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Burning couch-grass

ROTHENSTEIN, William (1872 - 1945)

Burning couch-grass - William Rothenstein
Burning couch-grass - William Rothenstein
Burning couch-grass

Date: 1917

Media: lithograph on paper

Acquired: 1919; Presented by Ministry of Information

Accession Number: NWM A 13196

Collection: The Great War: Britain's Efforts and Ideals

On 15th May 1917, Rothenstein wrote to Ernest Jackson, ‘I hope to have the 5th drawing finished early this week and the last next week. I will then come up to town and do what is needful to the stones’.  He was not happy with some of his early work, writing, ‘somehow the lines seem poor and thin’.  He decided to print some in a red/brown colour rather than black.  These works are simple and understated, a contrast to the busyness and modernity of war shown in many of the other prints in the series.  They take their cue from images of rural labour that characterised much landscape painting from the mid-nineteenth century onwards.  They were probably drawn around Stroud, Gloucestershire, where Rothenstein was living.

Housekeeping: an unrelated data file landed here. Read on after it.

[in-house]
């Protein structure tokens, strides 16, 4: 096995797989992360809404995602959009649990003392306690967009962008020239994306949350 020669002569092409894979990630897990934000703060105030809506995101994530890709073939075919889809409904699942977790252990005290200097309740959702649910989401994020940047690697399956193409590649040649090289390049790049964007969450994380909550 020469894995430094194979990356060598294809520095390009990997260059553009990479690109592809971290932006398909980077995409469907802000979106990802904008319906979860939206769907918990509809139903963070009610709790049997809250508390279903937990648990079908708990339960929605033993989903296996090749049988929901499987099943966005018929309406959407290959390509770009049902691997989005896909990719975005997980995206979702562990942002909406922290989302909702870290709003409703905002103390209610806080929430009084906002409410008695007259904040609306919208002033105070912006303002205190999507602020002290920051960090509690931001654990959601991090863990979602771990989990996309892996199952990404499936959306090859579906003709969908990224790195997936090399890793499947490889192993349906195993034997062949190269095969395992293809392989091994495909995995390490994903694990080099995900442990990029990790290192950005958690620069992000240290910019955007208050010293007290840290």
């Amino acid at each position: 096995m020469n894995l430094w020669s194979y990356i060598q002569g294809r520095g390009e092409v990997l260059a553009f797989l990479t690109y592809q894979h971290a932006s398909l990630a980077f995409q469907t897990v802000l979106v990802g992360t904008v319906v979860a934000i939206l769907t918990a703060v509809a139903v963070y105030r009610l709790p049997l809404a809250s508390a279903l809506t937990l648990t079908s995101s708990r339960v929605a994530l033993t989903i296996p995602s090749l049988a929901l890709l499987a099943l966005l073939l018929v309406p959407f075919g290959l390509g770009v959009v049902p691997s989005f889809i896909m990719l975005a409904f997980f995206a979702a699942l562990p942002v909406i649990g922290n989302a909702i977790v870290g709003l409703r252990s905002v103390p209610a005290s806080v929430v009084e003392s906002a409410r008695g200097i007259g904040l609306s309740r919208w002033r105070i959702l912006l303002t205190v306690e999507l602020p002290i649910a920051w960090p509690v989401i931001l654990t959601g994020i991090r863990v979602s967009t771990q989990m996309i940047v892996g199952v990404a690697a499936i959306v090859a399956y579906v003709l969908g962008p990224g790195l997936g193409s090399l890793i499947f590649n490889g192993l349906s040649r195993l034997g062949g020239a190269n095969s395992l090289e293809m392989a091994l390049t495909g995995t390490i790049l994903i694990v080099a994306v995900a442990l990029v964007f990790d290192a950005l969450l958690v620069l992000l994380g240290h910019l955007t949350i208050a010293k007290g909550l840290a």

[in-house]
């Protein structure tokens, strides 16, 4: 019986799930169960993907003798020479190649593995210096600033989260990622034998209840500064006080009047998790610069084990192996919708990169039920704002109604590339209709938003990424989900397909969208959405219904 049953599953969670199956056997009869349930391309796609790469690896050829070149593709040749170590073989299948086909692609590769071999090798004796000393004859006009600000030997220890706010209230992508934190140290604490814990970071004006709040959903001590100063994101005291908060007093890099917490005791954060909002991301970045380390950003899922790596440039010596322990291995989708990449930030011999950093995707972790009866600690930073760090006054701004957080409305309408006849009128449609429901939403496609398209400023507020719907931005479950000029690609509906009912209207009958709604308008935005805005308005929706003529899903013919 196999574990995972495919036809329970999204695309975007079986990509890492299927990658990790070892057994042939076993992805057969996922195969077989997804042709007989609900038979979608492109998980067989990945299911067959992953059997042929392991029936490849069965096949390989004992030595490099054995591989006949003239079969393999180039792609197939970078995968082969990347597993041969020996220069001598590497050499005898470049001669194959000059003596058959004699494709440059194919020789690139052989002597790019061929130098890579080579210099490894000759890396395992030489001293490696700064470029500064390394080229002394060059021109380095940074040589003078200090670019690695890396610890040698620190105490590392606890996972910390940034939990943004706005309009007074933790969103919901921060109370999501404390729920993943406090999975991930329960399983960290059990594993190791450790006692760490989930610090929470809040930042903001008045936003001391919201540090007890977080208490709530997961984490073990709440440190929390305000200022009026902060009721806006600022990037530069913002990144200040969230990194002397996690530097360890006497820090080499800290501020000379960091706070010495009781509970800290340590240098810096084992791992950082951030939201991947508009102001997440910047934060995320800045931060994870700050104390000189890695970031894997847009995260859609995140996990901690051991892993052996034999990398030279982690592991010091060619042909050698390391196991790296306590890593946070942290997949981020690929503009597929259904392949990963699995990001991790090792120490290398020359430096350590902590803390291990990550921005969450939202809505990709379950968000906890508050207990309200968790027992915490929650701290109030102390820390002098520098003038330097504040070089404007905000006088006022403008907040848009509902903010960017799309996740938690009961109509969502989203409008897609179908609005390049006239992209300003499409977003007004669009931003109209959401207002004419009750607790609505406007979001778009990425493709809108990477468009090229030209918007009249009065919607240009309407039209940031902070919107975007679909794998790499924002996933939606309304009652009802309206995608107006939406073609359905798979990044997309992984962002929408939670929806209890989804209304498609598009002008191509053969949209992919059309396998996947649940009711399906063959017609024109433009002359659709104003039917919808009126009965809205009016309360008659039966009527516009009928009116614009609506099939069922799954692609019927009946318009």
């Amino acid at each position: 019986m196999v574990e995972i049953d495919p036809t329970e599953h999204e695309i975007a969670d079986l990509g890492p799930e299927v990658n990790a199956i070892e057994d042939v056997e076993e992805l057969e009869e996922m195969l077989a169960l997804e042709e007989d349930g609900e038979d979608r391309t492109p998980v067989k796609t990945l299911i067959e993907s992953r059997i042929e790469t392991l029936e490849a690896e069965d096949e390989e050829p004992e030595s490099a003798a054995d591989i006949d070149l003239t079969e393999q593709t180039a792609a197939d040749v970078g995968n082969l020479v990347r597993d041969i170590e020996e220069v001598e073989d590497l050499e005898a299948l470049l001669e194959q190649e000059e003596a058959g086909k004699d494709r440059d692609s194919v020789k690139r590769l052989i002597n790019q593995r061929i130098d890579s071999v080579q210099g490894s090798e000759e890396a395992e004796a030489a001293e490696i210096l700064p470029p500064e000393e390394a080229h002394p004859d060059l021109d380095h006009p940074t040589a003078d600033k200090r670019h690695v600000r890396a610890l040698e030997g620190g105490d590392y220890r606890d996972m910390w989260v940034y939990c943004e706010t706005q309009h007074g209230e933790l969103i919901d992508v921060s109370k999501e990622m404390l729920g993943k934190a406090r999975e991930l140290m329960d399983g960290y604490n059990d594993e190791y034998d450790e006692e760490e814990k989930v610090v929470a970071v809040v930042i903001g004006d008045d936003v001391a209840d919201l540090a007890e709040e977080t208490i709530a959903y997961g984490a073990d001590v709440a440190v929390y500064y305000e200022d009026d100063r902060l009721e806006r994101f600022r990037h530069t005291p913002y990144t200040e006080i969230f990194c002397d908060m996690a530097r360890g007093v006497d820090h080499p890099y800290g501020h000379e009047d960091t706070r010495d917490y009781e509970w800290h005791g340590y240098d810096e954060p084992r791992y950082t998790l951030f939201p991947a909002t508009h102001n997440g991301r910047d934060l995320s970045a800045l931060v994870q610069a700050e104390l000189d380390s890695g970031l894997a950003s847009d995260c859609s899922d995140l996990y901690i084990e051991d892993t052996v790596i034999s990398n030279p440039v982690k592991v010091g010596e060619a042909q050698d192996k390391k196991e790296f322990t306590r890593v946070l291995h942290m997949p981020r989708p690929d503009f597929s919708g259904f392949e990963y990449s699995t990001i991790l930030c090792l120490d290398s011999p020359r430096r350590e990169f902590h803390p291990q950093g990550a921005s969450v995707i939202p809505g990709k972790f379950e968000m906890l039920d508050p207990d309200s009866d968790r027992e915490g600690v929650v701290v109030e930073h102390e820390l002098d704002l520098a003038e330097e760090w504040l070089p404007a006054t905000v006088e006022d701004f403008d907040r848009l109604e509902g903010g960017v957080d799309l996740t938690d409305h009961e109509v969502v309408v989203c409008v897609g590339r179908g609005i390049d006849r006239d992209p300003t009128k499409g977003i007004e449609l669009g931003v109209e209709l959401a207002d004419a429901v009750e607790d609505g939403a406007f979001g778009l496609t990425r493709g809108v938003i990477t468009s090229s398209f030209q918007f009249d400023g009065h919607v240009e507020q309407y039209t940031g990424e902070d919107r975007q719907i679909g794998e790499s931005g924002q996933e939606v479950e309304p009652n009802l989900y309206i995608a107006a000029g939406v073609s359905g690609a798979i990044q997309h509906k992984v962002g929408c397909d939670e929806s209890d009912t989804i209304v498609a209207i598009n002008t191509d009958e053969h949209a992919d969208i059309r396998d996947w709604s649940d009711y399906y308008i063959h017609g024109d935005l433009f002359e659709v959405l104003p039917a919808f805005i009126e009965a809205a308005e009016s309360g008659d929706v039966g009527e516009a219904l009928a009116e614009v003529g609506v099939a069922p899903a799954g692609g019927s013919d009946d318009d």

Rothenstein was born in Bradford of German-Jewish descent.  He studied at the Slade School of art, London and the Académie Julian, Paris. As well as being appointed official war artist to the British Army 1917-1918, he was artist to the Canadian army in 1919. Between 1920 and 1935 he served as Principal of the Royal College of Art and in 1931 he was knighted.

This work forms part of the portfolio The Great War: Britain's Efforts and Ideals, a series of 66 lithographic prints commissioned by the Ministry of Information in 1917. The series provide a broad and fascinating representation of Britain’s war objectives, military activities and effort on the Home Front.

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